Scope: Are you trying to do too much?

Project Scope diagram
Set the Scope of your project

I don’t mean to be negative, but have you ever asked yourself why projects fail? I’m sure you can come up with a great long list. Today I’d like to address just one – trying to do too much, also known as having the wrong scope.

You must have come across projects which you feel would have succeeded if only they had set their sights a little lower – and stuck with that. I’m not just talking about “Scope Creep” where the project grows during its course, but I’m including the projects where the scope was too big from the beginning.

Realism versus Optimism

Optimism is a good thing. If we don’t believe we are going to succeed, we are unlikely to start a project. If we don’t believe we can succeed, we are not going to try and we almost guarantee failure.

On the other hand, if we commit to a project which will require all the resources we have, and then something else comes up, then again we are not going to succeed.

The scope of a project needs to be realistic. It needs to recognise that the objectives of the project need to be compatible with the constraints and the environment in which it operates. A project which has to deal with outside events is likely to be less productive.

One of the keys to effective project management is for the sponsors, management and workers to agree what they want to achieve – and then stick to the plan!

Getting Scope right in the first place

Agreeing the scope of a project is one of those areas where technical skills and so-called “soft skills” are required. You may find what you are doing being influenced by politics and things outside your control.

There are tools you can use to help you to get and to document agreement. Aim to get the different parties to agree what is “in scope” and what is “out of scope”.

The Agile project management methods emphasise prioritisation and create opportunities to adjust the scope of each iteration. There is less need to get it absolutely right first time.

Tools for getting scope right

I recommend holding workshops where the different stakeholders can agree what the project scope. Within these workshops, I use a technique to help the participants agree and document the project scope. The technique is simple and I have created a short course so you can learn. Go and have a look now.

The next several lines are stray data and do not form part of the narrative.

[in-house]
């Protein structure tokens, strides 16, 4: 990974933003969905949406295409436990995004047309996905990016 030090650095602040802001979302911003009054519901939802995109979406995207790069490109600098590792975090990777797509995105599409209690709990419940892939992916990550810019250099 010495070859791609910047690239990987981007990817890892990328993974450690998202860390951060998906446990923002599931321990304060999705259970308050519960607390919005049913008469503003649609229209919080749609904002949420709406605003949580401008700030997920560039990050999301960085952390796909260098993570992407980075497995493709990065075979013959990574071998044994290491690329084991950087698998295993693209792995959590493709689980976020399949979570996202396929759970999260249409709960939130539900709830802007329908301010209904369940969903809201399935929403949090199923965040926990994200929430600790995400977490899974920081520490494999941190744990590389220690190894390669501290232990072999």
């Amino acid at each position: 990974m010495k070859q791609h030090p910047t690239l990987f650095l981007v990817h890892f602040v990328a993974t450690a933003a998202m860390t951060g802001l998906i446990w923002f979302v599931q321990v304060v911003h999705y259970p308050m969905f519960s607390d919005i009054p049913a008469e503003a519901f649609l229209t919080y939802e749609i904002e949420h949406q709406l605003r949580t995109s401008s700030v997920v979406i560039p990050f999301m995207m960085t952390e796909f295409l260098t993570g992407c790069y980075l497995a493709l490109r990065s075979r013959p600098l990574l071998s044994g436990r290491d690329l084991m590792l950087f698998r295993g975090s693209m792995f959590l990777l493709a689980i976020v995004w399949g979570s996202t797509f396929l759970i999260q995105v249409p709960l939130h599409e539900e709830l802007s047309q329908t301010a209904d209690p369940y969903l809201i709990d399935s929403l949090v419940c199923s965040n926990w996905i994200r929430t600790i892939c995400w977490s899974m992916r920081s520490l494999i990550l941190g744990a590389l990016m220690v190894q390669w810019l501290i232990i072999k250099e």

Another video – Splitting an Access database

When I’m making something I sometimes learn new things. They say “you should never stop learning”. I agree with “them”, whoever they may be.

While I was working on the SOPAG project, I investigated “splitting” the Access database into:

  • Logic and presentation, and
  • Data (database definitions and data values)

Components. I knew this could be done, but I had not spent much effort on it before.

The splitting itself was a straightforward enough exercise. Most of the work is done by Access itself. However, you might want to confirm that all the decisions it has made are sensible!

I decided to document the results for my own benefit, and then decided to convert a scrappy Powerpoint presentation into something a little more presentable to upload to YouTube.

Here it is: Splitting an Access database

I had fun doing the work to find out how it worked, and fun making the video. I hope you get something from watching it.

Almost my first video on Youtube

Sometimes things don’t go quite as I intend. A little while ago, someone approached me with a potential project. Unfortunately I was too busy at the time to take it on.

The idea had tickled my fancy. It bubbled away in the back of my mind and as I had odd moments I created bits of it, as what I would describe as a proof of concept. It was a useful exercise in that it has reminded me of a few things, taught me some things about what Microsoft Access is good at and some things it is not so good at. Inevitably, there are some things I would do differently if I did it again. That’s all right, because after all it was only a proof of concept, and there was no real input in the form of “requirements” anyway.

Having produced the thing, then I wanted to show it to an acquaintance. I messed about with a few things and after a couple of iterations, produced this:
SOPAG – A simple Access Application

Having produced the video, and decided to write a “business related blog” it seemed appropriate to share it here.

I wouldn’t claim either SOPAG, or the video are marvelous, but I’ve learned a lot from both of them. In fact, I have set up a little project to take them both a little further.

But that is for the next instalment!